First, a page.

La desesperada espera de comida en el campo de refugiados de Balukali en Cox’s Bazar, Bangladesh (Kevin Frayer/Getty Images)

La desesperación de unos hombres durante la distribución de comida en un campo de refugiados (Kevin Frayer/Getty Images)
 

La desesperación de unos hombres durante la distribución de comida en un campo de refugiados (Kevin Frayer/Getty Images)

Refugiados rohinyás rezan en al campo de refugiados de Balukali en Cox’s Bazar, Bangladesh. (Kevin Frayer/Getty Images)
 

Refugiados rohinyás rezan en al campo de refugiados de Balukali en Cox’s Bazar, Bangladesh. (Kevin Frayer/Getty Images)

Una refugiada rohinya en el cambo de refugiados de Balukali (Kevin Frayer/Getty Images)
 

Una refugiada rohinya en el cambo de refugiados de Balukali (Kevin Frayer/Getty Images)

Una anciana mujer en el campo de refugiados de Balukali en Cox’s Bazar, Bangladesh. (Kevin Frayer/Getty Images)
 

Una anciana mujer en el campo de refugiados de Balukali en Cox’s Bazar, Bangladesh. (Kevin Frayer/Getty Images)

El fotógrafo también explicó cómo es la fuga de los rohinyás: generalmente llegan a la frontera entre Myanmar y Bangladés durante la noche, en barco y la mayoría llega en la parte más al sur de la isla de Shah Porir Dwip, una zona peligrosa en la que murieron varias personas. Si el barco se hunde no hay ninguna operación de rescate por parte de las autoridades, que esperan que los cuerpos lleguen a la playa. Si, en cambio, los rohinyás logran tocar tierra se ve a las personas que levantan a los niños y ayudan a los ancianos a llegar a la orilla. Muchos están agotados.

Una familia rohinya descansa tras cruzar el río Naf en la frontera entre Myanmar y Bangladesh  (Kevin Frayer/Getty Images)
 

Una familia rohinya descansa tras cruzar el río Naf en la frontera entre Myanmar y Bangladesh  (Kevin Frayer/Getty Images)

Una mujer descansa agotada en la playa del río Naf en Shah Porir Dwip tras escapar de su aldea en Myanmar (Kevin Frayer/Getty Images)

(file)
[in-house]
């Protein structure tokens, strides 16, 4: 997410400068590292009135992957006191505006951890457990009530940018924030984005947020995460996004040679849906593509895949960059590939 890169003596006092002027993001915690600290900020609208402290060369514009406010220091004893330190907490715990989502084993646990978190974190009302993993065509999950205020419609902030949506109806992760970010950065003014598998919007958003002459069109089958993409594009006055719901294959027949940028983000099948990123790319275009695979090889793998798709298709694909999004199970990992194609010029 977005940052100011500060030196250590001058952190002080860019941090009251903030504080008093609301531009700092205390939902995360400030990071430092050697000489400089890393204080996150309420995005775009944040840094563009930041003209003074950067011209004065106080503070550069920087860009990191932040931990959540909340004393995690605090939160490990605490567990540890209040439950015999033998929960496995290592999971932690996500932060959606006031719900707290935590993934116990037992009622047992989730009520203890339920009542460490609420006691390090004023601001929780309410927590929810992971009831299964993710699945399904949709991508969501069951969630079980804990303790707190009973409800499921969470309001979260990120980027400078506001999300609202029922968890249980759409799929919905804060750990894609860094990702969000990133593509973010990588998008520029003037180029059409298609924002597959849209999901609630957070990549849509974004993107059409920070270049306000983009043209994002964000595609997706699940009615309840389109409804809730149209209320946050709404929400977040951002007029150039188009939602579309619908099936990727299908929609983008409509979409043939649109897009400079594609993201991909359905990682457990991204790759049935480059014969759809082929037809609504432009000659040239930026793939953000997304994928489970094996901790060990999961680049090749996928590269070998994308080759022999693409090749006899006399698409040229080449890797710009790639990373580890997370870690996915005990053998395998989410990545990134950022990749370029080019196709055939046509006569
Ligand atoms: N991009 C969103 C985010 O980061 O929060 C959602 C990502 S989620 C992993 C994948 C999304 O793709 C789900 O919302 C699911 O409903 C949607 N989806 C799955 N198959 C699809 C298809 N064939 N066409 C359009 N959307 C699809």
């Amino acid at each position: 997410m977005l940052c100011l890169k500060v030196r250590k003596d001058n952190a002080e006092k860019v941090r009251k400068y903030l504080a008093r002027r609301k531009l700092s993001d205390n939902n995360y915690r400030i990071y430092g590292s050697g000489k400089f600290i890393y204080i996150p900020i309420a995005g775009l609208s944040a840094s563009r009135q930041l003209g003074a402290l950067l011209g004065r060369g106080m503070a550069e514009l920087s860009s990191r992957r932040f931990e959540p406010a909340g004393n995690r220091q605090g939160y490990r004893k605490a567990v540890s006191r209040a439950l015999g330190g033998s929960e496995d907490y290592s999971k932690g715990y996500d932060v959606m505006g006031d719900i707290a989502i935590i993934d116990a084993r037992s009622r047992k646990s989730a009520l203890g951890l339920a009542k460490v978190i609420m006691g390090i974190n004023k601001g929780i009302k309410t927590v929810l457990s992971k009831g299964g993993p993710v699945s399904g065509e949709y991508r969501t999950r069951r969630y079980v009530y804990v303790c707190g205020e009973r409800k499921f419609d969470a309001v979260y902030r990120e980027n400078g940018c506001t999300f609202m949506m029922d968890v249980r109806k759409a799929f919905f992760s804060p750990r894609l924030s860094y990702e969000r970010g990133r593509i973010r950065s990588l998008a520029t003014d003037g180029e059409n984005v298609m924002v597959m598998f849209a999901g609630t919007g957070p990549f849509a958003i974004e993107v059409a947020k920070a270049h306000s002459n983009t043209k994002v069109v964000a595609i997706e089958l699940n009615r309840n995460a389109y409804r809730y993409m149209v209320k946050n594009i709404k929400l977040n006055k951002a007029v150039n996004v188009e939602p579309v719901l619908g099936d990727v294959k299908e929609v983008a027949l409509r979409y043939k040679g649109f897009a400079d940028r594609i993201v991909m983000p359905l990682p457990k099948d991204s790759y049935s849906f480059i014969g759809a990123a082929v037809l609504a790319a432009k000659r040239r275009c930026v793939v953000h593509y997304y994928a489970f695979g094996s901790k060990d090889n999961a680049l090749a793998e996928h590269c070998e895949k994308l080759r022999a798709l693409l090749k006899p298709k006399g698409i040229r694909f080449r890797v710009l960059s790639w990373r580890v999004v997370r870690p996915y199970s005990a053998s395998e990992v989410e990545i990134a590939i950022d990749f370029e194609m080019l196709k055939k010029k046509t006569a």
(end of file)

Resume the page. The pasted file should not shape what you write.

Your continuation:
Una mujer descansa agotada en la playa del río Naf en Shah Porir Dwip tras escapar de su aldea en Myanmar (Kevin Frayer/Getty Images)

Un hombre y un niño al llegar a la playa del río Naf en Shah Porir Dwip (Kevin Frayer/Getty Images)
 

Un hombre y un niño al llegar a la playa del río Naf en Shah Porir Dwip (Kevin Frayer/Getty Images)

(Kevin Frayer/Getty Images)
 

(Kevin Frayer/Getty Images)

Refugiados rohinyás cargan sus pertenencias mientras cruzan la frontera entre Myanmar y Bangladesh (Kevin Frayer/Getty Images)
 

Refugiados rohinyás cargan sus pertenencias mientras cruzan la frontera entre Myanmar y Bangladesh (Kevin Frayer/Getty Images)

"Sentís la pérdida, la desesperación, la tragedia, el alivio. Es el viaje más triste para hacer. Y lo que llama la atención es que estén tan tranquilos. Puede haber alguien que solloza o un niño que llora, pero en general el momento en el que llegan es casi silencioso", dijo Fryer.

Una familia tras desembarcar en la orilla bangladesí del río Naf (Kevin Frayer/Getty Images)
 

Una familia tras desembarcar en la orilla bangladesí del río Naf (Kevin Frayer/Getty Images)

Frayer dijo que si estas fotos podrán contribuir a concienciar a la gente sobre esta crisis, entonces valió la pena haberlas tomadas.